Moore was conscious not to intrude upon the shelterers’ privacy during his trips underground, leaving his drawing materials at home and instead using his time to silently observe life in the make-shift shelters and absorb a sense of their atmosphere. Making short notes in a small pocket book that he carried with him, he would return home at dawn and execute a number of drawings from memory, using these notations as a guide. Often combining several experiences in a single drawing, Moore created archetypal figures rather than individual portraits of the inhabitants of the shelters, transforming them from recognisable individuals into idol-like figures that embody the common experience of suffering and resilience amongst the civilian population in London during the war. For Moore, these figures acted ‘…a bit like the chorus in a Greek drama, telling us about the violence we don’t actually witness’ (Moore, quoted in A. Wilson, Henry Moore: Writings and Conversations, Berkeley, 2002, p. 261). It was this aspect of the drawings that proved most appealing to the public when they were exhibited and published in the popular press throughout the 1940s, with many contemporary commentators commending Moore’s ability to capture the overwhelming atmosphere of the shelters and create a universal, identifiable impression of the experience of the Blitz.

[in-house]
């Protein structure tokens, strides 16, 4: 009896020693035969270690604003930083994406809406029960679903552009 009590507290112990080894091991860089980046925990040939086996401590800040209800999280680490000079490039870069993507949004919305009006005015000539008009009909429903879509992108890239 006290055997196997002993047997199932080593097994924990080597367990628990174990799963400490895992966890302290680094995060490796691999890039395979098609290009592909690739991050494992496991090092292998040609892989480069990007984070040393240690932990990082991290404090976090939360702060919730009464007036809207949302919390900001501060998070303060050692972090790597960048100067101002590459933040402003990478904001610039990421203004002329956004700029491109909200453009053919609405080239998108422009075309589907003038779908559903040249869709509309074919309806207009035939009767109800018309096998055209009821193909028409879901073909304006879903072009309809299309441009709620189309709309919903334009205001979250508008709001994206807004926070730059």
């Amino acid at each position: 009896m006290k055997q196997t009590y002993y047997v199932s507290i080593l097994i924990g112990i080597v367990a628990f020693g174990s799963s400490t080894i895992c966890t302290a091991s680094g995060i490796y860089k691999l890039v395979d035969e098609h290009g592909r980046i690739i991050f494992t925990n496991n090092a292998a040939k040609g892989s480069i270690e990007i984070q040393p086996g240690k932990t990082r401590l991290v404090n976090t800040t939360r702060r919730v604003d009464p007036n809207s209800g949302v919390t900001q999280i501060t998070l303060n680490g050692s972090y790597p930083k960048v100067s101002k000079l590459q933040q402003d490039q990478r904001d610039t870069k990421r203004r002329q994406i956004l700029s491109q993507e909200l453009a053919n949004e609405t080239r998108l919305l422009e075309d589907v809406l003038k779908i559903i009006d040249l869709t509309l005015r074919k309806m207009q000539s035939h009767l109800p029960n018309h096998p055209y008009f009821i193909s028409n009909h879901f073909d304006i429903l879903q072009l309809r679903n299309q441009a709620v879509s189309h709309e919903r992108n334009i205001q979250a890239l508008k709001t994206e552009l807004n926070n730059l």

In works such as Two Women and Children, Moore captures not only the intense atmosphere of the shelters, but also the sense of community that thrived there, as people from all walks of life and social status bonded in their common drive to protect themselves and their loved ones from harm. A recurring motif in his Shelter Drawings was the interaction of women in these spaces, often shown in small groups of two or three, sitting alongside one another while an oppressive darkness threatens to envelope them. Here, two seated women are shown side by side, the young children placed prominently on their laps identifying them as a pair of young mothers. Their bodies turn towards one another, creating the impression that they are a single, connected unit, caught in mid-conversation. There is a sense of intimacy to their connection, and yet the slight gap between them suggests that they are not close relatives or friends, but rather two individuals drawn together by the commonalities of their experiences. In this way, Two Mothers and Children may be seen as a reflection on the importance of such friendships in these environments, where the comfort of conversation and a sense of community, helped people to endure the nightly terror and fear that accompanied the bombing. Driven by a common need to protect their children, Moore’s two women eloquently embody the sense of fraternity that underpinned life in the underground shelters, and represent the city’s spirit of endurance that allowed them to survive the war.